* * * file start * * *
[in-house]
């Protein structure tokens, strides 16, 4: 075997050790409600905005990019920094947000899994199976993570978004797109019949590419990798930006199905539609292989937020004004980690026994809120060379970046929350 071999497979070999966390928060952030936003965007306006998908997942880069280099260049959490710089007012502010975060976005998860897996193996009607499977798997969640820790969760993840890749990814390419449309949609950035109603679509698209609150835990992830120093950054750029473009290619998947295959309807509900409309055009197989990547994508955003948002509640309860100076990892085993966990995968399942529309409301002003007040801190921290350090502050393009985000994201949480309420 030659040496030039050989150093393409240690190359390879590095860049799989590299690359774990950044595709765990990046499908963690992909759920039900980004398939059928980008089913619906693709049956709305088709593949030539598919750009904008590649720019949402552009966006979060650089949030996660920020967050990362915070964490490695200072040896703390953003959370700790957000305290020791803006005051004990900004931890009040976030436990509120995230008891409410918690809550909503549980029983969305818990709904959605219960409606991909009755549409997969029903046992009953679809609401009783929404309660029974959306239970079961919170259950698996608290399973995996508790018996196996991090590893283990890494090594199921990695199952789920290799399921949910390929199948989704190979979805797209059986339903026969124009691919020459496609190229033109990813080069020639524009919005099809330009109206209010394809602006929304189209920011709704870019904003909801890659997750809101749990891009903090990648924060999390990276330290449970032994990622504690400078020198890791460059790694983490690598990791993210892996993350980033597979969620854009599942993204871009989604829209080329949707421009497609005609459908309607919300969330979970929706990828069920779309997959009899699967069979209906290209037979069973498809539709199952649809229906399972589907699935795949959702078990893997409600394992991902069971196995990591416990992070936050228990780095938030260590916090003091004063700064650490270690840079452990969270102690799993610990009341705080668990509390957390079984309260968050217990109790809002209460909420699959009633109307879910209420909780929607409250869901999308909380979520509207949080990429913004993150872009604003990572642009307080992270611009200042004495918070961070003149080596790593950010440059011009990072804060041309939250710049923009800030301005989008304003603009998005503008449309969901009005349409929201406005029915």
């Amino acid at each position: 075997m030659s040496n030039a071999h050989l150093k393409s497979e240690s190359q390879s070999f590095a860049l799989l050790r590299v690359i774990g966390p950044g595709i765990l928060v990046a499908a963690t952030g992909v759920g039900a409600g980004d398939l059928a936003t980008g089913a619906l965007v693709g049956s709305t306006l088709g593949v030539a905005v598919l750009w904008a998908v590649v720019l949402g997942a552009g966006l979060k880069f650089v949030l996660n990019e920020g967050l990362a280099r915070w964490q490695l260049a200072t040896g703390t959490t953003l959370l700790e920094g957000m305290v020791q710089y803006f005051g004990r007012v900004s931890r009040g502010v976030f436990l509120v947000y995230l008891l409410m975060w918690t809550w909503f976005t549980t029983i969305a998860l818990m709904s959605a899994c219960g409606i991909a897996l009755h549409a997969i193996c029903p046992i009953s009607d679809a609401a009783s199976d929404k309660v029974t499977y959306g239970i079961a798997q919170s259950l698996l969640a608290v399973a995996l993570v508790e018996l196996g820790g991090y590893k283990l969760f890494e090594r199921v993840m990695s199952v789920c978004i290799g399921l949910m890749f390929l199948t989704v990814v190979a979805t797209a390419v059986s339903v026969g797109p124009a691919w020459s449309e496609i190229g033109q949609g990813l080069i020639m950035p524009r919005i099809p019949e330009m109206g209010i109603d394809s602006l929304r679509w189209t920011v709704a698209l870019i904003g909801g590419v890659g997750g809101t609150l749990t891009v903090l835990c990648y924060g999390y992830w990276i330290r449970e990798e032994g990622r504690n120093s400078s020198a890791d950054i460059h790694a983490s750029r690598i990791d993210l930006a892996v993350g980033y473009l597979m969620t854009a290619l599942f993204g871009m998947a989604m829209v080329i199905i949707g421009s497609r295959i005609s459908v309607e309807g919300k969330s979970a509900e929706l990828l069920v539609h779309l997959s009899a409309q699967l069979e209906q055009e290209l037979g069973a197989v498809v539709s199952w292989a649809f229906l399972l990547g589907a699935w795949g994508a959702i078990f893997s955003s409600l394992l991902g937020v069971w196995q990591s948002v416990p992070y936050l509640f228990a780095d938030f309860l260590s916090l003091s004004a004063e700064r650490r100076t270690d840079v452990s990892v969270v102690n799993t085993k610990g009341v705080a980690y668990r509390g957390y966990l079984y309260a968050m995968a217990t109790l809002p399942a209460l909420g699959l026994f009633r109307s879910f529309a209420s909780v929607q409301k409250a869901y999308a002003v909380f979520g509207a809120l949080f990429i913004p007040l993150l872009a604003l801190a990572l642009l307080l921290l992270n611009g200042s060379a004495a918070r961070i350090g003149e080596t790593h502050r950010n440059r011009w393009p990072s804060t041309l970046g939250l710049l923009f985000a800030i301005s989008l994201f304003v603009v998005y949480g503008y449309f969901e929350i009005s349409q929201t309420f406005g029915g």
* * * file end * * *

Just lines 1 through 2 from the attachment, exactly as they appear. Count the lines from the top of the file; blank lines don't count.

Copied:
[in-house]
């Protein structure tokens, strides 16, 4: 075997050790409600905005990019920094947000899994199976993570978004797109019949590419990798930006199905539609292989937020004004980690026994809120060379970046929350 071999497979070999966390928060952030936003965007306006998908997942880069280099260049959490710089007012502010975060976005998860897996193996009607499977798997969640820790969760993840890749990814390419449309949609950035109603679509698209609150835990992830120093950054750029473009290619998947295959309807509900409309055009197989990547994508955003948002509640309860100076990892085993966990995968399942529309409301002003007040801190921290350090502050393009985000994201949480309420 030659040496030039050989150093393409240690190359390879590095860049799989590299690359774990950044595709765990990046499908963690992909759920039900980004398939059928980008089913619906693709049956709305088709593949030539598919750009904008590649720019949402552009966006979060650089949030996660920020967050990362915070964490490695200072040896703390953003959370700790957000305290020791803006005051004990900004931890009040976030436990509120995230008891409410918690809550909503549980029983969305818990709904959605219960409606991909009755549409997969029903046992009953679809609401009783929404309660029974959306239970079961919170259950698996608290399973995996508790018996196996991090590893283990890494090594199921990695199952789920290799399921949910390929199948989704190979979805797209059986339903026969124009691919020459496609190229033109990813080069020639524009919005099809330009109206209010394809602006929304189209920011709704870019904003909801890659997750809101749990891009903090990648924060999390990276330290449970032994990622504690400078020198890791460059790694983490690598990791993210892996993350980033597979969620854009599942993204871009989604829209080329949707421009497609005609459908309607919300969330979970929706990828069920779309997959009899699967069979209906290209037979069973498809539709199952649809229906399972589907699935795949959702078990893997409600394992991902069971196995990591416990992070936050228990780095938030260590916090003091004063700064650490270690840079452990969270102690799993610990009341705080668990509390957390079984309260968050217990109790809002209460909420699959009633109307879910209420909780929607409250869901999308909380979520509207949080990429913004993150872009604003990572642009307080992270611009200042004495918070961070003149080596790593950010440059011009990072804060041309939250710049923009800030301005989008304003603009998005503008449309969901009005349409929201406005029915």